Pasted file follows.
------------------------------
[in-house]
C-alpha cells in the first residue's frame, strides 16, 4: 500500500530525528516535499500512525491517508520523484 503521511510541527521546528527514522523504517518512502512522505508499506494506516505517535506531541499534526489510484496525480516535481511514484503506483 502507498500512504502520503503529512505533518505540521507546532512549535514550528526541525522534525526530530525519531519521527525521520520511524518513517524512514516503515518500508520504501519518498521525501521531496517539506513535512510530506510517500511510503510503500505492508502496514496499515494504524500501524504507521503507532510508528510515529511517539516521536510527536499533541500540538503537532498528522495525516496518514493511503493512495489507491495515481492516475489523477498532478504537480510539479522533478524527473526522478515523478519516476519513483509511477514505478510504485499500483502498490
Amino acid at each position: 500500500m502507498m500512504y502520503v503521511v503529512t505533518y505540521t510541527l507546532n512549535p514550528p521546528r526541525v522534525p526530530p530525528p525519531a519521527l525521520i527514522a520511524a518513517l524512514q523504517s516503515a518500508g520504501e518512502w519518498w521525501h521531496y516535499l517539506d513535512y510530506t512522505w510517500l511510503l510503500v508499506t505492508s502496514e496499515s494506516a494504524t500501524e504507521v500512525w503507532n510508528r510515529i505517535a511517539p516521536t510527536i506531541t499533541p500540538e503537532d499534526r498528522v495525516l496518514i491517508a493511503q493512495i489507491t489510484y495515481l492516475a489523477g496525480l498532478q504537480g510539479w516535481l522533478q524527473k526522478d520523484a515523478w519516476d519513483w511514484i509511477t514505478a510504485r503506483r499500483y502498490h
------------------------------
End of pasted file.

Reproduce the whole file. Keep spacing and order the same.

[in-house]
C-alpha cells in the first residue's frame, strides 16, 4: 500500500530525528516535499500512525491517508520523484 503521511510541527521546528527514522523504517518512502512522505508499506494506516505517535506531541499534526489510484496525480516535481511514484503506483 502507498500512504502520503503529512505533518505540521507546532512549535514550528526541525522534525526530530525519531519521527525521520520511524518513517524512514516503515518500508520504501519518498521525501521531496517539506513535512510530506510517500511510503510503500505492508502496514496499515494504524500501524504507521503507532510508528510515529511517539516521536510527536499533541500540538503537532498528522495525516496518514493511503493512495489507491495515481492516475489523477498532478504537480510539479522533478524527473526522478515523478519516476519513483509511477514505478510504485499500483502498490
Amino acid at each position: 500500500m502507498m500512504y502520503v503521511v503529512t505533518y505540521t510541527l507546532n512549535p514550528p521546528r526541525v522534525p526530530p530525528p525519531a519521527l525521520i527514522a520511524a518513517l524512514q523504517s516503515a518500508g520504501e518512502w519518498w521525501h521531496y516535499l517539506d513535512y510530506t512522505w510517500l511510503l510503500v508499506t505492508s502496514e496499515s494506516a494504524t500501524e504507521v500512525w503507532n510508528r510515529i505517535a511517539p516521536t510527536i506531541t499533541p500540538e503537532d499534526r498528522v495525516l496518514i491517508a493511503q493512495i489507491t489510484y495515481l492516475a489523477g496525480l498532478q504537480g510539479w516535481l522533478q524527473k526522478d520523484a515523478w519516476d519513483w511514484i509511477t514505478a510504485r503506483r499500483y502498490h